Before October 27, Pittsburgh conjured up images of tough football players missing front teeth, three rivers, and a rust-belt steel town that weathered bad times but was now on the rebound.
But then a gunman walked into a synagogue during Shabbat morning services, killed 11 worshipers and injured seven others. From that moment on, as Pittsburgh Mayor Bill Peduto acknowledged during an interview Sunday with The Jerusalem Post, the city has an asterisk by its name that will be difficult to erase: the site of the worst antisemitic attack in American history.
Peduto said it will not be possible for years to determine whether Pittsburgh will forever be associated in people’s minds with the Tree of Life-Or L’Simcha synagogue attack, just as Dallas is associated with the John F. Kennedy assassination, and Memphis with the killing of Martin Luther King, Jr.
“It puts us in that category that no city wants to be recognized for, just as now we are part of the community of cities that have faced mass homicides through gun violence,” Peduto said.
The mayor is currently in Israel taking part in the American Jewish Congress-Foreign Ministry sponsored International Mayors Conference. He hadn’t planned on participating until the synagogue attack.
“I knew after October 27 that we had to be part of this,” Peduto said on Sunday, sitting in the lobby of Jerusalem’s Waldorf Astoria Hotel, less than 24 hours after landing for his first visit to Israel. He had just come from visiting a memorial plaque in honor of the victims located at the KKL-JNF AND JNF-USA 9/11 Living Memorial Plaza in Jerusalem's Emek Ha'arazim.
“We had to be in Israel to speak out against antisemitism, and to remind people what the effects of hate speech are. Hate speech leads to hate crime.”
Peduto, a second term mayor, lives in the Squirrel Hill neighborhood seven blocks from where the attack took place.
“Squirrel Hill is Mr. Rogers’ neighborhood,” he said, referring to the long-running popular American kids TV show. “Fred Rogers lived there. We really take pride in being kindly people. It is a part of the Pittsburgh identity that we sort of enjoy – that we are blue-collar, tough and hard, but when it comes down to it, we are kind. Squirrel Hill is the most diverse community in all western Pennsylvania, and if [an attack] hits there, it has a ripple effect – if it could happen there, it could happen anywhere,” he said.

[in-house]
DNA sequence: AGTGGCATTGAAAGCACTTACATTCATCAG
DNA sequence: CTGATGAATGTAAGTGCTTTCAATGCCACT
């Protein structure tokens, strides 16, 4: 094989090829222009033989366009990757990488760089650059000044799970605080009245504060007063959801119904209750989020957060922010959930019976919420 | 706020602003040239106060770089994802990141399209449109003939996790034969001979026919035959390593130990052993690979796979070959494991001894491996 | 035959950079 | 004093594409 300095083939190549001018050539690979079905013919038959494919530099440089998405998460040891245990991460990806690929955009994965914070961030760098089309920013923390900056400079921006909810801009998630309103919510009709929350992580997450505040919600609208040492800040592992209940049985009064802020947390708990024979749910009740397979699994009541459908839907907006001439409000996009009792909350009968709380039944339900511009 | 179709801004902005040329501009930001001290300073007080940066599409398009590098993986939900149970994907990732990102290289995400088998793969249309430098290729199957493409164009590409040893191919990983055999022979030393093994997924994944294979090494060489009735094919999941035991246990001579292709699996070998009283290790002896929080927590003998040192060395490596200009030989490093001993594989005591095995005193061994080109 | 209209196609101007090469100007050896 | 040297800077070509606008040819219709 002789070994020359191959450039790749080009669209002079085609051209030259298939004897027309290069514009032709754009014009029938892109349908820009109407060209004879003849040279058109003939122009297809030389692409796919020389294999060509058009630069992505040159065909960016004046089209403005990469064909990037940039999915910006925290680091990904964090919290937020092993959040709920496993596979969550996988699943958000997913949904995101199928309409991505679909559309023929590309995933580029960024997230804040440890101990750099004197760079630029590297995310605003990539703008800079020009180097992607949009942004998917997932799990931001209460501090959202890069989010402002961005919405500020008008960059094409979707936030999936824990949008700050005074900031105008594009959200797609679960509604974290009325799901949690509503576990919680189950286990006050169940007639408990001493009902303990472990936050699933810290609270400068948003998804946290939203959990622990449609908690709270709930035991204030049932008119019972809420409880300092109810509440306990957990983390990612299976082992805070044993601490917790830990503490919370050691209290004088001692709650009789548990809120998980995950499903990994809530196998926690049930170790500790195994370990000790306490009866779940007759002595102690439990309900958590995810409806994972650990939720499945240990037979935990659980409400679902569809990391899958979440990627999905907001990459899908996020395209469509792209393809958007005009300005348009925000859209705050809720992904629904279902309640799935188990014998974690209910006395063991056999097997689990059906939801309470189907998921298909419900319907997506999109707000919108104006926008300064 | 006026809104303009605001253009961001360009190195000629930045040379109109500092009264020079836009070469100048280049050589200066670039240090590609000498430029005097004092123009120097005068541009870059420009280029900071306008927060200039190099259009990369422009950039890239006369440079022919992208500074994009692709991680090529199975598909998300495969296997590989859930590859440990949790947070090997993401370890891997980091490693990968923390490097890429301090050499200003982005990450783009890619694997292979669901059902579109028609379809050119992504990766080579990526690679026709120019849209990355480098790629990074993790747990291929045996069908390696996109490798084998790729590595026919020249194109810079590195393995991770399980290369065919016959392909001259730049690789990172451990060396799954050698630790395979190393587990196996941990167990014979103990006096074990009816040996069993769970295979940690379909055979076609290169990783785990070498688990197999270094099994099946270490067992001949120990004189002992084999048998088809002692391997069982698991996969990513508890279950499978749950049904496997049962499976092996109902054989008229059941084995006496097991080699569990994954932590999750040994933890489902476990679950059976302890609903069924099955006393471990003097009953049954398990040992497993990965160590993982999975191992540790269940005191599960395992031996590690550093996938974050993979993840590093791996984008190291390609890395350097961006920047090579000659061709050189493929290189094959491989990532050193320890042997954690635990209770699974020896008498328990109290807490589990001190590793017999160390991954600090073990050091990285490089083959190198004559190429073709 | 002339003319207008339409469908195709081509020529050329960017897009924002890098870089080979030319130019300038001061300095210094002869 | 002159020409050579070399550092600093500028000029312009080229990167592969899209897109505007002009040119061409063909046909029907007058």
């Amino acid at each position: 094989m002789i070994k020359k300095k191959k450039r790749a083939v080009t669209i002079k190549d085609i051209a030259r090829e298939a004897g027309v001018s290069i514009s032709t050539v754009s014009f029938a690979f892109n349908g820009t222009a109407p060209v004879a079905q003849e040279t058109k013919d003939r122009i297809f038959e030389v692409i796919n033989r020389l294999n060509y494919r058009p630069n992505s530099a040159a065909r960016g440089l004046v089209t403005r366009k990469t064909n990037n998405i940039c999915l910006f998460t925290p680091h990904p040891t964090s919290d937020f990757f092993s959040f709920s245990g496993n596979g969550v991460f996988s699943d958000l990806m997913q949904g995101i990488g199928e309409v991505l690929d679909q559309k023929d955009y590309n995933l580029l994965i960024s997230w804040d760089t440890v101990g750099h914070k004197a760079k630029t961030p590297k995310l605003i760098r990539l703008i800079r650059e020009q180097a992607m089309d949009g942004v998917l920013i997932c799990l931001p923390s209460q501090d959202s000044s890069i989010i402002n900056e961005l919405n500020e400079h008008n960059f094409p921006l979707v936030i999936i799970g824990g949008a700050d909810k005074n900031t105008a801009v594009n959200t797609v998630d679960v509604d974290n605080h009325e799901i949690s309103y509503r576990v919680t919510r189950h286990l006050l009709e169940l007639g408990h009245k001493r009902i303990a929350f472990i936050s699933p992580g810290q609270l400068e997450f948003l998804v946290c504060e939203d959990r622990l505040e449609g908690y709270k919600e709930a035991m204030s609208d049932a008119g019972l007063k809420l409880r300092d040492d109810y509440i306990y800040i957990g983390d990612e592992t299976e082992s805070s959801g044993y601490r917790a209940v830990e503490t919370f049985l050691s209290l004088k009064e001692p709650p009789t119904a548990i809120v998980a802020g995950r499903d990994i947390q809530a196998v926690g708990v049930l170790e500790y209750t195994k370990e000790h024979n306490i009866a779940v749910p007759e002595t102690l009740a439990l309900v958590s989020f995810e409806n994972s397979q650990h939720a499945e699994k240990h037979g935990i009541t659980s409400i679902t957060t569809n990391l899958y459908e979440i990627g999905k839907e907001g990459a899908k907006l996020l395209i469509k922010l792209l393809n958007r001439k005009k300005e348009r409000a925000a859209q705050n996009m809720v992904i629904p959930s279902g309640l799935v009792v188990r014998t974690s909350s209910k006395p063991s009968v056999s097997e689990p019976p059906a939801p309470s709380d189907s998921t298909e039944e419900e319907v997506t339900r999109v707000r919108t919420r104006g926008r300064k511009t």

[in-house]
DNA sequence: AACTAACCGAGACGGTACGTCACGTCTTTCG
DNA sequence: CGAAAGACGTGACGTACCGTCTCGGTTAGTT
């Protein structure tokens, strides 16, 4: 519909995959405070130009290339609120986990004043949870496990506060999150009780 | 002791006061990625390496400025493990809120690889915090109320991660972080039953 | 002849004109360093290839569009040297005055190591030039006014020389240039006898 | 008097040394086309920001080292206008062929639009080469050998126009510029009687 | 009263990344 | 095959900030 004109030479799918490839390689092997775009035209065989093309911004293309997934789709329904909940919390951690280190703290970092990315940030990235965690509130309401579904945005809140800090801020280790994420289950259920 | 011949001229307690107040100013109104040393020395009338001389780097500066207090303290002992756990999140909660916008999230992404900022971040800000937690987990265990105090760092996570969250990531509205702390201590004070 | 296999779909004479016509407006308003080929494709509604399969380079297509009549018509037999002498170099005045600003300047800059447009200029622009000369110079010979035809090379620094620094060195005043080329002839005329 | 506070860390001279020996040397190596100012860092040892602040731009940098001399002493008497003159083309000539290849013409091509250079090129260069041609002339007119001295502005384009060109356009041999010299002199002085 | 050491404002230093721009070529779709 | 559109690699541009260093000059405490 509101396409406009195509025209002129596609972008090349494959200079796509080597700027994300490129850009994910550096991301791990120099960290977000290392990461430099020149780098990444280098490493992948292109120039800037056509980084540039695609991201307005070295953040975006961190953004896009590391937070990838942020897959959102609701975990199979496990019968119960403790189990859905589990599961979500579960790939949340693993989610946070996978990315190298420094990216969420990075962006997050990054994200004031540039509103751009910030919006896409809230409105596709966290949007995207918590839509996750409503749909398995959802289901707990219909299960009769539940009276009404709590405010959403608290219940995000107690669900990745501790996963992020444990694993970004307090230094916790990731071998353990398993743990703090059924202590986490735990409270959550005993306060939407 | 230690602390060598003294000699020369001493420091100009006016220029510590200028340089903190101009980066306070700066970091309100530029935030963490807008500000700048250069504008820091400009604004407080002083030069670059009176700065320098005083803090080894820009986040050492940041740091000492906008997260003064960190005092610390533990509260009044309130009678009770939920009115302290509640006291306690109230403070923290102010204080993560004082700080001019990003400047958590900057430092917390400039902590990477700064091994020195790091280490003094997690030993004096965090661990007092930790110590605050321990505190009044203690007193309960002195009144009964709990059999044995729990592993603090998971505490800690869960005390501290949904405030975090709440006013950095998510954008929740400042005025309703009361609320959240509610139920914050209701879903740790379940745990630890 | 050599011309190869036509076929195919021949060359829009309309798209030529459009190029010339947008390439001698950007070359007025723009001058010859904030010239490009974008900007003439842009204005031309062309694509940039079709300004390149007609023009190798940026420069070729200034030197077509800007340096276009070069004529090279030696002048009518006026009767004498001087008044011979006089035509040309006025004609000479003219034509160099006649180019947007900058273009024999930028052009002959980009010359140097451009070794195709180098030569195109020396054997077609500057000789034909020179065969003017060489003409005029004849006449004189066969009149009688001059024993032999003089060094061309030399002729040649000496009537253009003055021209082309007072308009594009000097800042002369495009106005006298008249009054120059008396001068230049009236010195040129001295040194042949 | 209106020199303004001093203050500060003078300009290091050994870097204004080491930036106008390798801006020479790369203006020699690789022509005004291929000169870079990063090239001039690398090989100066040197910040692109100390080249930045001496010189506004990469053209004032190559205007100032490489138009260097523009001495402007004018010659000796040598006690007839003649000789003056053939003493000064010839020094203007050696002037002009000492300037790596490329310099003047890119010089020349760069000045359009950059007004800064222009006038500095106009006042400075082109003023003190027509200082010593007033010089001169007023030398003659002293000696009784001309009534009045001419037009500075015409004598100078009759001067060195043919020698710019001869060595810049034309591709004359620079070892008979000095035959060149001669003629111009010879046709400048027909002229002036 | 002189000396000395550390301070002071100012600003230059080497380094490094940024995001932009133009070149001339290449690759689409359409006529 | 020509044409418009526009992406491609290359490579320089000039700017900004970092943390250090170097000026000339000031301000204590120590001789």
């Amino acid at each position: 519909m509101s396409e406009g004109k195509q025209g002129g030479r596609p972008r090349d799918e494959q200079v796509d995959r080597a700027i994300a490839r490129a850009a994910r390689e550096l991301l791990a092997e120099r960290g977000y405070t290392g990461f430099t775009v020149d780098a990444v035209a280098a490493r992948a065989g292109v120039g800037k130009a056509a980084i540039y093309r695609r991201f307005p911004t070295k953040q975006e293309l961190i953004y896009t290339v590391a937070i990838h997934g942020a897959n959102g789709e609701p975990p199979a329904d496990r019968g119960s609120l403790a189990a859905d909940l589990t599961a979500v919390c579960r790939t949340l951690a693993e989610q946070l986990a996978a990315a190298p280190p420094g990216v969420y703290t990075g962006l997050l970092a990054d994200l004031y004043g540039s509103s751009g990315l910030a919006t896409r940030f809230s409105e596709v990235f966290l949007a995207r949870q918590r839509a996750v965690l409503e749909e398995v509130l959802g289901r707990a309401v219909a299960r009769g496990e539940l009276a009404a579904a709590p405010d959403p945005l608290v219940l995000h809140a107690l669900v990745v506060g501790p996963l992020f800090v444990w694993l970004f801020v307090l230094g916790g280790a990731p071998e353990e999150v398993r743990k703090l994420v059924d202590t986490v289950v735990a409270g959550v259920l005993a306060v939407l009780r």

Peduto is proud of the way his city banded together after the ordeal. After the end of the shiva mourning period, Pittsburgh held a broad community gathering on the rainy Friday afternoon of November 10 at what he called a “holy place,” the point where the Allegheny and Monongahela rivers meet to form the Ohio River.
“We had members of every community there, anyone you could imagine – not just different religions, but different ethnic groups – sports legends, actors, famous Pittsburghers, Democrats and Republicans, they all gathered there.”
Peduto said that what struck him as especially poignant was that the gathering took place on the 80th anniversary of the Kristallnacht pogrom in Nazi Germany.
“Eighty years after police officers turned their backs [in Germany], in Pittsburgh police officers, medics and firefighters – all our first responders – ran into the bullets,” he said. “Eighty years ago to the day that elected officials walked away, in Pittsburgh Democrats and Republicans worked together and said ‘Never again.’”
“Eighty years to the day when community leaders and other religious leaders ignored what was the beginning of the genocide, in Pittsburgh all religious leaders, all community leader, all civic leaders came together and said, ‘Not in our town,’ because an attack against the Jewish community is an attack against all of us.”
Peduto said that the message he wanted to share with the other nearly 30 mayors at the conference in Jerusalem was, “If you are going to be able to fight this kind of hatred, this type of bigotry, you can only fight it through love, you can only fight it through compassion, and through understanding. If we allow ourselves to be divided, we will all lose.”
Asked whether he agreed with voices raised in the aftermath of the attack blaming US President Donald Trump for creating an atmosphere of hate which made such an attack possible, Peduto noted that the suspect in the attack, Robert Gregory Bowers, said in a social media post immediately prior to the attack that migrants marching through Mexico on their way to the US were funded by wealthy Jews.
“I don’t want to place it all on the president,” Peduto said, “but I don’t think it is too far to say that the words of hate that were coming out of Washington – the words of hate on the refugee and migrant crisis – had a direct effect on the carrying out of this crime.”
The mayor said that the attack has “definitely” affected the Jewish community more than the community at large, and that he has visited the Jewish day schools in the area on a number of occasions since.
“Their realization of it is very real,” he said of elementary school children he visited. “They understand that they were targeted, that it happened in a synagogue.”
He said that his message to the students was simple: “We got the guy. He is in jail. He is gone, and you don’t have to worry about that. You see the police officers around your school. Go up to them and say ‘Hello.’ If you have questions, let them know. I don’t want you to be scared they are here. We just want you to be safe.”
Peduto said that one of the reasons he wanted to come to Israel was to learn from the country’s experience dealing with attacks. “Israel provides the cutting edge in security” he said, “and I want to learn about what is available.”